• Skiing and snowboarding off the groomed runs and in deep powder is one of the most exciting and appealing parts of our sport. However, if you decide to leave the groomed trails, you are voluntarily accepting the risk of a deep snow immersion accident. A deep snow immersion accident, or tree well accident, occurs when a skier or rider falls into an area of deep, unconsolidated snow and becomes immobilized and suffocates. Deaths resulting from these kinds of accidents are referred to as a NARSID (Non-Avalanche Related Snow Immersion Deaths). Become educated on how to reduce the risk of NARSID through your own action and awareness.

      It is extremely important to keep Snow Immersion Suffocation (SIS) safety at the forefront of your mind. Always remember:

      • Ride with a partner
      • Avoid the base of trees when skiing & riding in deep snow
      • If you are going to fall, attempt to do so feet first
      • The more snow, the higher the risk

      The website www.deepsnowsafety.org is an excellent resource designed to assist all skiers and riders in educating themselves about the risks and prevention of deep snow and tree well immersion accidents.

    • Off-piste skiing/riding is extremely difficult and for experts only. Unmarked obstacles and hazards exist and should be expected. If you choose to ski/ride the ungroomed area, including glades and trees, please remember and follow these safety precautions:

      Ski and Ride with a Partner
      Hold your breath now as you are reading this. The amount of time until you need air is approximately how much time your partner has to help get you out of danger. It is critical to ski or ride with a partner who remains in visual contact at all times. In many cases, deaths due to tree well or deep snow immersion incidents could have been avoided if the victim had been with a partner who had visual contact. It does no good for your safety if you are under the snow and your partner is waiting for you at the bottom of the lift. Visual Contact means stopping and watching your partner descend at all times, then proceeding downhill while they watch you at all times. If you lose visual sight of your partner, they could lose their life.

      Backcountry Gear

      • Know how to use, and carry, the same personal rescue gear as backcountry skiers or snowboarders: Transceiver, shovel, probe, whistle.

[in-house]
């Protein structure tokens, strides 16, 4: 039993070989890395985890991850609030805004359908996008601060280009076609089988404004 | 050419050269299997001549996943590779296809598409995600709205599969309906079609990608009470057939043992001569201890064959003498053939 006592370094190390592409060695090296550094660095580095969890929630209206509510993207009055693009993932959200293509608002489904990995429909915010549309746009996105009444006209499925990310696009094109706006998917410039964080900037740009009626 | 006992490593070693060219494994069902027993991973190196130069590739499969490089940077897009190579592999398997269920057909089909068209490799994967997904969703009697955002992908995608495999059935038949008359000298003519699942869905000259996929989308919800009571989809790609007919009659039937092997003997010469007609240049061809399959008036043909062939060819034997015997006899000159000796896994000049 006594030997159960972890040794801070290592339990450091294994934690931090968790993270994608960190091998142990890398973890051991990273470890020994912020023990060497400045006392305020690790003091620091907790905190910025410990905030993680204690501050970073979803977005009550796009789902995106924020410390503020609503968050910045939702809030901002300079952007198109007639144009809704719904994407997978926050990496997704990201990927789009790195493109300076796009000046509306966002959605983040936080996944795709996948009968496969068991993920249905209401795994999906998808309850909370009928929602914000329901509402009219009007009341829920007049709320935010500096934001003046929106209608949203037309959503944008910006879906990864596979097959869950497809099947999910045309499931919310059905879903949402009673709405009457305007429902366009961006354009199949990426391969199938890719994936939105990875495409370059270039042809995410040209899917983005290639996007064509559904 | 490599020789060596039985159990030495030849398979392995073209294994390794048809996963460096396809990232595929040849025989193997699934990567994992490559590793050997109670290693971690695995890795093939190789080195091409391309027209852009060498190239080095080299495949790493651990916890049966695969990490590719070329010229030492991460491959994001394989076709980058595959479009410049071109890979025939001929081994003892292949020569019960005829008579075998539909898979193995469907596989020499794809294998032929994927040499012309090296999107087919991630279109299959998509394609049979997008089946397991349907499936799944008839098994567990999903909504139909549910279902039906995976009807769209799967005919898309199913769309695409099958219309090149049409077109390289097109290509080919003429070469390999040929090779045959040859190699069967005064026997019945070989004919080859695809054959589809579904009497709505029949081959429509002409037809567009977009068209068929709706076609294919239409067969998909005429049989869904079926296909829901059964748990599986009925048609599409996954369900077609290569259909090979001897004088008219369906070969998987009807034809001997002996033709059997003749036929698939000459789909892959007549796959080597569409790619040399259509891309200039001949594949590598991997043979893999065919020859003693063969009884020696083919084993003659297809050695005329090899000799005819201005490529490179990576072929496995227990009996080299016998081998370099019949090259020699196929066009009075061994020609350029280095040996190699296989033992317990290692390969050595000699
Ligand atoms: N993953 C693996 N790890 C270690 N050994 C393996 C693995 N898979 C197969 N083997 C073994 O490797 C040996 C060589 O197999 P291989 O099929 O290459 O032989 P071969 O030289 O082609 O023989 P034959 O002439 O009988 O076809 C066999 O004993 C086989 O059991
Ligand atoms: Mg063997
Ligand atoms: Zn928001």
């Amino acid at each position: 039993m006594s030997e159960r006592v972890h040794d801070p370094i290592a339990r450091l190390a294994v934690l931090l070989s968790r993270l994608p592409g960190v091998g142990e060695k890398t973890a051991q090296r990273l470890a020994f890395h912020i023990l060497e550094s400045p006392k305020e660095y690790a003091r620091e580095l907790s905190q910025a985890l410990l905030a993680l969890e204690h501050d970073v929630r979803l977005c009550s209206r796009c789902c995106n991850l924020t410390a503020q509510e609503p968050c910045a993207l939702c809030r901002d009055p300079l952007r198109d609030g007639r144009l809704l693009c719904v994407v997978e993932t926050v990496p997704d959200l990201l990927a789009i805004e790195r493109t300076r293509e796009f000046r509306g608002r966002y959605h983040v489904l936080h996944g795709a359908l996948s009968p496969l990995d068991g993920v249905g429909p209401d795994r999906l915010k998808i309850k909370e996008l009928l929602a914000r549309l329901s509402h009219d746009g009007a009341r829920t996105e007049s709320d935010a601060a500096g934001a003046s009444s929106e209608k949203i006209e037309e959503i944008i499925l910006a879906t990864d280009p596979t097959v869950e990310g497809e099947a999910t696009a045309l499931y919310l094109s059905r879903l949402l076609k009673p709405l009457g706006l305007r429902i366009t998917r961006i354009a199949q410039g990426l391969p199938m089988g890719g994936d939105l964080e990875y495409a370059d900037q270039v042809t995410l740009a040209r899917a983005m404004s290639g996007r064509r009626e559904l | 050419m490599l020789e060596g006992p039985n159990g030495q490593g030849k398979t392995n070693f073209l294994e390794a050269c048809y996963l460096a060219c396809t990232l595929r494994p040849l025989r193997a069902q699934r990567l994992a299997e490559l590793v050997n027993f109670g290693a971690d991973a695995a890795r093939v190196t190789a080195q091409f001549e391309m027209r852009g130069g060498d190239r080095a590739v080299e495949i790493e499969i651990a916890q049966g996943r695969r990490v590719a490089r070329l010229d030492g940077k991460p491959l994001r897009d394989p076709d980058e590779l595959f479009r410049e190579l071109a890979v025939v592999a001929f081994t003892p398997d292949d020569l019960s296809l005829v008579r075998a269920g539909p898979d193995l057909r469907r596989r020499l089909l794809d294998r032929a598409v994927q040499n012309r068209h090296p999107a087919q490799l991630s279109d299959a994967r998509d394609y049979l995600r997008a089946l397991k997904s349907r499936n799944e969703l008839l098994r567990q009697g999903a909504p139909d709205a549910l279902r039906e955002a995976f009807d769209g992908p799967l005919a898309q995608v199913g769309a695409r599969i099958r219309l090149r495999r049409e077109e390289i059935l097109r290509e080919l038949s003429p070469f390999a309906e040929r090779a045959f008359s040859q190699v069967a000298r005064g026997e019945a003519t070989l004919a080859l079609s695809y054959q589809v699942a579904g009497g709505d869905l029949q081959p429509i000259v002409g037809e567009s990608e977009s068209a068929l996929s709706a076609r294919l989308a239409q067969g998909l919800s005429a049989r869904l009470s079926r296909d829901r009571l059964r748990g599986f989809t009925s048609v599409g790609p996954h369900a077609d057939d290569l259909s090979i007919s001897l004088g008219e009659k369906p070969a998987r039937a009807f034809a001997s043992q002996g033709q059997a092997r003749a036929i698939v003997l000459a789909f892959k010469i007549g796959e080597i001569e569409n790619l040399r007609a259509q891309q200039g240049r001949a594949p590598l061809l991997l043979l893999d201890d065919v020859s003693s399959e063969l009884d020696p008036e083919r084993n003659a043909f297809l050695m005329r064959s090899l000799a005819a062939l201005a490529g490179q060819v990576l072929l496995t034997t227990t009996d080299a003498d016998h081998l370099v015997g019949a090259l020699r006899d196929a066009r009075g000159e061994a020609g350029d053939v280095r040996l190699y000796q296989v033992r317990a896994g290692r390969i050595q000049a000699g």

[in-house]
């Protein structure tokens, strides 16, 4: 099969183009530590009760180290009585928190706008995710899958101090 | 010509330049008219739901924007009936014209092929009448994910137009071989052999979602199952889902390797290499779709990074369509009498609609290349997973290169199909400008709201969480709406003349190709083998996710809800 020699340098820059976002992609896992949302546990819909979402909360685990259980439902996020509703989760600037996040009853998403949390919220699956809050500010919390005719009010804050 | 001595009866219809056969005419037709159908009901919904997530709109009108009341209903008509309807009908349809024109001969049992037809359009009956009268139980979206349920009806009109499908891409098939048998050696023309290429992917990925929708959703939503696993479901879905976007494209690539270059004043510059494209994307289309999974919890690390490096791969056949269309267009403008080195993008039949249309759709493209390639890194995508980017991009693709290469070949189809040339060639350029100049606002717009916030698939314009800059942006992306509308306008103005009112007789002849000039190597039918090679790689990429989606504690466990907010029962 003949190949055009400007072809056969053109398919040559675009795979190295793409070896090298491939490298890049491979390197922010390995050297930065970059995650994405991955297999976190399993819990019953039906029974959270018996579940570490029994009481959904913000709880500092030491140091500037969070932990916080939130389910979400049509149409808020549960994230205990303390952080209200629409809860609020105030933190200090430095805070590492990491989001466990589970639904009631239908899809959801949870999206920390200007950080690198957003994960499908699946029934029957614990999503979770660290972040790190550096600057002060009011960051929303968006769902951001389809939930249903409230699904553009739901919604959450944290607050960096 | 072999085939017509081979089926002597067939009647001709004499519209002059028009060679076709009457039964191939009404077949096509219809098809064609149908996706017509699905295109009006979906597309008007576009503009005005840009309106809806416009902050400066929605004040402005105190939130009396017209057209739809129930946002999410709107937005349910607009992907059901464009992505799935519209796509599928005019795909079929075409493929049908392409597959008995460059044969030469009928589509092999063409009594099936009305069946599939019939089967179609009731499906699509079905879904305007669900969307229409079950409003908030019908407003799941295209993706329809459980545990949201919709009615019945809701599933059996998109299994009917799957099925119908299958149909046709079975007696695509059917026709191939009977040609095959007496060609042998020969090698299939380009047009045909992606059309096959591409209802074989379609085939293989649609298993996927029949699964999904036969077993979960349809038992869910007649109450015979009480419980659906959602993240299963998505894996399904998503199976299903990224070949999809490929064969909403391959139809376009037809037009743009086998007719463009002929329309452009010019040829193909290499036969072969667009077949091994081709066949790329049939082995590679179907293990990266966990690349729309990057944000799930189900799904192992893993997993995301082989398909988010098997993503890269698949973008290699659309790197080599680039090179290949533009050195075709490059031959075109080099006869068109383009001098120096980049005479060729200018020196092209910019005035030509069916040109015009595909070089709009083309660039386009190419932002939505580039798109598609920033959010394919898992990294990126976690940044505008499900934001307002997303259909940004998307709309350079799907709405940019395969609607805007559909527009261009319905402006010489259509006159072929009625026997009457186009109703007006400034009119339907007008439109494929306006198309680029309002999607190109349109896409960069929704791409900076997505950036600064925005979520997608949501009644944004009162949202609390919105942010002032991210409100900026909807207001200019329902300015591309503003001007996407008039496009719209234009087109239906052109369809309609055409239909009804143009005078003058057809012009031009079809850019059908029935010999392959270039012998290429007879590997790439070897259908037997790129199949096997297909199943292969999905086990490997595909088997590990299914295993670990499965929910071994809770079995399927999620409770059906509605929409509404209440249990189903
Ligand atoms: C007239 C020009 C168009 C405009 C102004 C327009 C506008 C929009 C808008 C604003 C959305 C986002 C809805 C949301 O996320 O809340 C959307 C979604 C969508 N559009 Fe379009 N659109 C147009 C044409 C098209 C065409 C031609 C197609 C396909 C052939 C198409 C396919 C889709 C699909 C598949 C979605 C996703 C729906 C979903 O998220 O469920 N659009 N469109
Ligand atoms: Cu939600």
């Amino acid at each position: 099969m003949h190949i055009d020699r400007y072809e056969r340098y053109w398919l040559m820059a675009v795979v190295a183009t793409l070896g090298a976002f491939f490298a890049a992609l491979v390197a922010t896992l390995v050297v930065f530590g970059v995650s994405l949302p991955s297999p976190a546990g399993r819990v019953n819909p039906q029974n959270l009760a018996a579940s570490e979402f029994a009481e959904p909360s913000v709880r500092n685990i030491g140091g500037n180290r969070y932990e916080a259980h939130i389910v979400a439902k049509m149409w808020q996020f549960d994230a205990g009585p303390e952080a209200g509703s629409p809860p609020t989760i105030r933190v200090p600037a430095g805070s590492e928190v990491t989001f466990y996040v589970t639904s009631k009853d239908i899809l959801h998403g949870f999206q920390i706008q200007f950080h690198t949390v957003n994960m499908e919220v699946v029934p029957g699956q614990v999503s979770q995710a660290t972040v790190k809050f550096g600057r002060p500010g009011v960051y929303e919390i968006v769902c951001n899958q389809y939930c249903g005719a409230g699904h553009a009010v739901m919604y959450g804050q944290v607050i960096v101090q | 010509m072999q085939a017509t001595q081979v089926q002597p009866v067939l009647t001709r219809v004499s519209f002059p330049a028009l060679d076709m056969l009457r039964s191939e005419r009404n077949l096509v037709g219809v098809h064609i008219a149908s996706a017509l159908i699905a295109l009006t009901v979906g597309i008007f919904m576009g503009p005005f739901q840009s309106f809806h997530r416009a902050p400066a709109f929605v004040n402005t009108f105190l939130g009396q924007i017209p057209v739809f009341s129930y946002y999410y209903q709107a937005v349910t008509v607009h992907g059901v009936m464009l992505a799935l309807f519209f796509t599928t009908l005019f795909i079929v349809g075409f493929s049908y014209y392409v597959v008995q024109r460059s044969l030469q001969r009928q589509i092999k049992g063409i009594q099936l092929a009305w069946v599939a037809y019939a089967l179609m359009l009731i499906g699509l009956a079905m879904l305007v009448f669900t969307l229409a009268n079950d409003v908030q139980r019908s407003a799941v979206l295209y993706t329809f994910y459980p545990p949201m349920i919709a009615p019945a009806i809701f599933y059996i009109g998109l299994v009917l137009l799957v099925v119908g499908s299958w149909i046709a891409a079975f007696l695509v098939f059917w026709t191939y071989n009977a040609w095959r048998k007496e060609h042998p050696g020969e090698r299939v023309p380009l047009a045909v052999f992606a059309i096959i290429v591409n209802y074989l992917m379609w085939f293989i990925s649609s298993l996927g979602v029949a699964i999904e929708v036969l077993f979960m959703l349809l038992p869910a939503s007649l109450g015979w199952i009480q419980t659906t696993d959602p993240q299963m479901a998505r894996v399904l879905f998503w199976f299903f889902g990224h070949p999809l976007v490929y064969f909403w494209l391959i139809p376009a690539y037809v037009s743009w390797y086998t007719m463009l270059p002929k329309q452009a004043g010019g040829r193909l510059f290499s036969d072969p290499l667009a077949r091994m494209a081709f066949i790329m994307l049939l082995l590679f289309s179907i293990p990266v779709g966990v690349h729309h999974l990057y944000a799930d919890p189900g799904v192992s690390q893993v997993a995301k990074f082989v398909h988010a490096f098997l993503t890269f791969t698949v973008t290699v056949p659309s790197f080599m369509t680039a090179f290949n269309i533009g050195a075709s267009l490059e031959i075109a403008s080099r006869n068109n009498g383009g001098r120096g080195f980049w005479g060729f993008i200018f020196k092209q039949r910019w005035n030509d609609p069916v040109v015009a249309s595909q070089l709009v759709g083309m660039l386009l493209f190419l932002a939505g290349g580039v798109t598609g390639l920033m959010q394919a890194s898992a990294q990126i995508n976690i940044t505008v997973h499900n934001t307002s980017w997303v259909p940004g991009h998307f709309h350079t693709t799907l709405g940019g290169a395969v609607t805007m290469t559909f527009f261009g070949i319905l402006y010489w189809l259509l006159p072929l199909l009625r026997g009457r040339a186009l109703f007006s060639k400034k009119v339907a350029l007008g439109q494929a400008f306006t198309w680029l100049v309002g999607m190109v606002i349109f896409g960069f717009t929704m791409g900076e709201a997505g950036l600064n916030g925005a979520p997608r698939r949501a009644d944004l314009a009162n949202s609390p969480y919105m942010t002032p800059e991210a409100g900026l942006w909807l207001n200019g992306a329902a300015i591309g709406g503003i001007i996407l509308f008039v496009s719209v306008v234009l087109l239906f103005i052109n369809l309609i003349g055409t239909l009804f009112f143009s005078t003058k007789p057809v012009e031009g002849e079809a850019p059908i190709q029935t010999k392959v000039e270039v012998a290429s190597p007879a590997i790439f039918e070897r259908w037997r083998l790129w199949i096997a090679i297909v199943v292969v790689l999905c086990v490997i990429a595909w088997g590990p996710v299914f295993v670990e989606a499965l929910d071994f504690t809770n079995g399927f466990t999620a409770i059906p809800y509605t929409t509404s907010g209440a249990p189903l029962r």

• Remove your pole straps before heading down a powder slope. Trapped skiers have difficulty removing the pole straps, which can hamper efforts to escape or clear an air space to breathe.
      • Always wear a helmet.

      What if I go down?
      If you are sliding toward a tree well or a deep snow bank, do everything you can to avoid going down: grab branches, hug the tree, or anything to stay above the surface. If you go down, resist the urge to struggle violently. The more you struggle, the more snow will fall into the well from the branches and area around the well and compact around you. Instead of panicking, try first to make a breathing space around your face. Then move your body carefully in a rocking manner to hollow out the snow and give you space and air.

      Hopefully, your partner will have seen what happened and will come to your rescue within minutes. If not, experts advise staying calm while waiting for assistance. Survival chances are improved if you maintain your air space. Over time, heat generated by your body, combined with your rocking motions, will compact the snow, and you may be able to work your way out.

    • While snow safety & avalanche mitigation efforts help reduce the risk of avalanches, avalanches and snow slides may occur at ski areas, both inside & outside of the posted boundaries. Avalanches are an inherent risk of the sport due to the nature of snow & its application on steep, mountainous terrain. Become educated on how to reduce the risk of injury or death from avalanches through your own actions & awareness. Visit avalanche.orgfor further information on the risks and prevention of avalanche-related injuries or death.

      For avalanche safety awareness, watch this video provided by RECCO.